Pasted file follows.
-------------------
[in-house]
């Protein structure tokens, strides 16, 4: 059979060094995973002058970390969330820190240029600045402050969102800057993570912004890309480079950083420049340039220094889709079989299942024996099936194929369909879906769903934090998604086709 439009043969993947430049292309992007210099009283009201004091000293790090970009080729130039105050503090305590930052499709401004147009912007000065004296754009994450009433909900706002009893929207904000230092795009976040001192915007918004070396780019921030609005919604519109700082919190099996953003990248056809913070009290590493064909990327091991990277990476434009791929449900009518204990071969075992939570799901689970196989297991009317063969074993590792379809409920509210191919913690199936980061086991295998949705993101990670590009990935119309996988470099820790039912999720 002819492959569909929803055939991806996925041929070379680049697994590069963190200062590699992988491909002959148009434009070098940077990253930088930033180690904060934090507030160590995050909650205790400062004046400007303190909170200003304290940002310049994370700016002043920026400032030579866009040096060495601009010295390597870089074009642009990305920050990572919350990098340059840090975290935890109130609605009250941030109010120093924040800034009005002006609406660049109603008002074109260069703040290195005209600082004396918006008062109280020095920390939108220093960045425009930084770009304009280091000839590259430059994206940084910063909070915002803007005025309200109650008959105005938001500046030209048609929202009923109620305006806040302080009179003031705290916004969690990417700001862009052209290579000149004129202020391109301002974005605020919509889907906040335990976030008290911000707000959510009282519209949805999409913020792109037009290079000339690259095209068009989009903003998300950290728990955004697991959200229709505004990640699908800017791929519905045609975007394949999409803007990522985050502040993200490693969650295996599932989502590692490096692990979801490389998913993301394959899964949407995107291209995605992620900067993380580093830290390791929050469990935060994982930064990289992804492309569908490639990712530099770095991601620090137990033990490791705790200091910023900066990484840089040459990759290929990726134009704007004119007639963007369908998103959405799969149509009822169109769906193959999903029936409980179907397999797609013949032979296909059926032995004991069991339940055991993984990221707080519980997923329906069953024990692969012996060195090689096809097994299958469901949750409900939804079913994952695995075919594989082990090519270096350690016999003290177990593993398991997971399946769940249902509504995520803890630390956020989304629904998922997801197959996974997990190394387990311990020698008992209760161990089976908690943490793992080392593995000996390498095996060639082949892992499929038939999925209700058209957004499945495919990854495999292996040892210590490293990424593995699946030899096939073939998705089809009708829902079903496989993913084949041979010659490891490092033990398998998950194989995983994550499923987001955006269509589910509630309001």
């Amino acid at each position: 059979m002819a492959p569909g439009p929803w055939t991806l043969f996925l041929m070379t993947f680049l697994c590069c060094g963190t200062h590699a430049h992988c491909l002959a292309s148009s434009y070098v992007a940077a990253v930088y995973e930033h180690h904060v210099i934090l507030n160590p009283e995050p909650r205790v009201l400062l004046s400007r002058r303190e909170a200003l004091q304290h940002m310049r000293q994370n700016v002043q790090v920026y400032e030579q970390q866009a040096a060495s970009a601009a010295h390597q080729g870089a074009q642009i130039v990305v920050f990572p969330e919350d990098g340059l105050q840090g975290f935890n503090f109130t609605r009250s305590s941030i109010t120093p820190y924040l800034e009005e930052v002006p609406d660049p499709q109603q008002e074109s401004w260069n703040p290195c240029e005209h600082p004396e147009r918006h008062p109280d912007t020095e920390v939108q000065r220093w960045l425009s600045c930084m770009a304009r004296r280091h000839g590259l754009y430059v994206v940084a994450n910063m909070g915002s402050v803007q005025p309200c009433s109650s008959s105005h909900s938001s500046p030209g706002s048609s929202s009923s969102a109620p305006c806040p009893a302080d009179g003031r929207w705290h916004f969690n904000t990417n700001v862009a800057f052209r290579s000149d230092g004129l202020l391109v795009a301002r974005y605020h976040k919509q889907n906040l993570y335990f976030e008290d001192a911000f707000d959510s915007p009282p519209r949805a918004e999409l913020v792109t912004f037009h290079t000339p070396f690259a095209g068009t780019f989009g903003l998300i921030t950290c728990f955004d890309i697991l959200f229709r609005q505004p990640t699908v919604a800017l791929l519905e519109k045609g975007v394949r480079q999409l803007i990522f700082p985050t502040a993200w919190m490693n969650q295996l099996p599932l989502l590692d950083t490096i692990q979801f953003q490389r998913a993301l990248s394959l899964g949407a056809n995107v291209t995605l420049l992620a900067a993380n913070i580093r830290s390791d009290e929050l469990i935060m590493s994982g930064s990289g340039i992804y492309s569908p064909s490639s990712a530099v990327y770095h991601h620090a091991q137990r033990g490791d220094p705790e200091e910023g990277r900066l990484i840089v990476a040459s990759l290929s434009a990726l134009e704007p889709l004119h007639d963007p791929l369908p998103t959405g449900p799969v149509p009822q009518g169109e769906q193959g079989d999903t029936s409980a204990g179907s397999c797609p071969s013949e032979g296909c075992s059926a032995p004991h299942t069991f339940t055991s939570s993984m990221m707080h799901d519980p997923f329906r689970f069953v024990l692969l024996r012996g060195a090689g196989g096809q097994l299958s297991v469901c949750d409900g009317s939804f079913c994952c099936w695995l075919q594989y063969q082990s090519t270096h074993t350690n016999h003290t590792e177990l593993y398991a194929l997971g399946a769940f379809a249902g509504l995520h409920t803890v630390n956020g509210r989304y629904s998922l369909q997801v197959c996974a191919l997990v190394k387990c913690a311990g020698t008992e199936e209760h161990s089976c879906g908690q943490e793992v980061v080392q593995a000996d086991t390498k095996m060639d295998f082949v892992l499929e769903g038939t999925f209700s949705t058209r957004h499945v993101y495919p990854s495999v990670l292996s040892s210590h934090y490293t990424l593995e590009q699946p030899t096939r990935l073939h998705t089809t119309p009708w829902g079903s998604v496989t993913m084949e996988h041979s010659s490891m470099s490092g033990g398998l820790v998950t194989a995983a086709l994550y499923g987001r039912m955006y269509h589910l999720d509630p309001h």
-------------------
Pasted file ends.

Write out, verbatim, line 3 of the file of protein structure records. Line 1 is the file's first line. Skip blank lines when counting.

């Amino acid at each position: 059979m002819a492959p569909g439009p929803w055939t991806l043969f996925l041929m070379t993947f680049l697994c590069c060094g963190t200062h590699a430049h992988c491909l002959a292309s148009s434009y070098v992007a940077a990253v930088y995973e930033h180690h904060v210099i934090l507030n160590p009283e995050p909650r205790v009201l400062l004046s400007r002058r303190e909170a200003l004091q304290h940002m310049r000293q994370n700016v002043q790090v920026y400032e030579q970390q866009a040096a060495s970009a601009a010295h390597q080729g870089a074009q642009i130039v990305v920050f990572p969330e919350d990098g340059l105050q840090g975290f935890n503090f109130t609605r009250s305590s941030i109010t120093p820190y924040l800034e009005e930052v002006p609406d660049p499709q109603q008002e074109s401004w260069n703040p290195c240029e005209h600082p004396e147009r918006h008062p109280d912007t020095e920390v939108q000065r220093w960045l425009s600045c930084m770009a304009r004296r280091h000839g590259l754009y430059v994206v940084a994450n910063m909070g915002s402050v803007q005025p309200c009433s109650s008959s105005h909900s938001s500046p030209g706002s048609s929202s009923s969102a109620p305006c806040p009893a302080d009179g003031r929207w705290h916004f969690n904000t990417n700001v862009a800057f052209r290579s000149d230092g004129l202020l391109v795009a301002r974005y605020h976040k919509q889907n906040l993570y335990f976030e008290d001192a911000f707000d959510s915007p009282p519209r949805a918004e999409l913020v792109t912004f037009h290079t000339p070396f690259a095209g068009t780019f989009g903003l998300i921030t950290c728990f955004d890309i697991l959200f229709r609005q505004p990640t699908v919604a800017l791929l519905e519109k045609g975007v394949r480079q999409l803007i990522f700082p985050t502040a993200w919190m490693n969650q295996l099996p599932l989502l590692d950083t490096i692990q979801f953003q490389r998913a993301l990248s394959l899964g949407a056809n995107v291209t995605l420049l992620a900067a993380n913070i580093r830290s390791d009290e929050l469990i935060m590493s994982g930064s990289g340039i992804y492309s569908p064909s490639s990712a530099v990327y770095h991601h620090a091991q137990r033990g490791d220094p705790e200091e910023g990277r900066l990484i840089v990476a040459s990759l290929s434009a990726l134009e704007p889709l004119h007639d963007p791929l369908p998103t959405g449900p799969v149509p009822q009518g169109e769906q193959g079989d999903t029936s409980a204990g179907s397999c797609p071969s013949e032979g296909c075992s059926a032995p004991h299942t069991f339940t055991s939570s993984m990221m707080h799901d519980p997923f329906r689970f069953v024990l692969l024996r012996g060195a090689g196989g096809q097994l299958s297991v469901c949750d409900g009317s939804f079913c994952c099936w695995l075919q594989y063969q082990s090519t270096h074993t350690n016999h003290t590792e177990l593993y398991a194929l997971g399946a769940f379809a249902g509504l995520h409920t803890v630390n956020g509210r989304y629904s998922l369909q997801v197959c996974a191919l997990v190394k387990c913690a311990g020698t008992e199936e209760h161990s089976c879906g908690q943490e793992v980061v080392q593995a000996d086991t390498k095996m060639d295998f082949v892992l499929e769903g038939t999925f209700s949705t058209r957004h499945v993101y495919p990854s495999v990670l292996s040892s210590h934090y490293t990424l593995e590009q699946p030899t096939r990935l073939h998705t089809t119309p009708w829902g079903s998604v496989t993913m084949e996988h041979s010659s490891m470099s490092g033990g398998l820790v998950t194989a995983a086709l994550y499923g987001r039912m955006y269509h589910l999720d509630p309001h």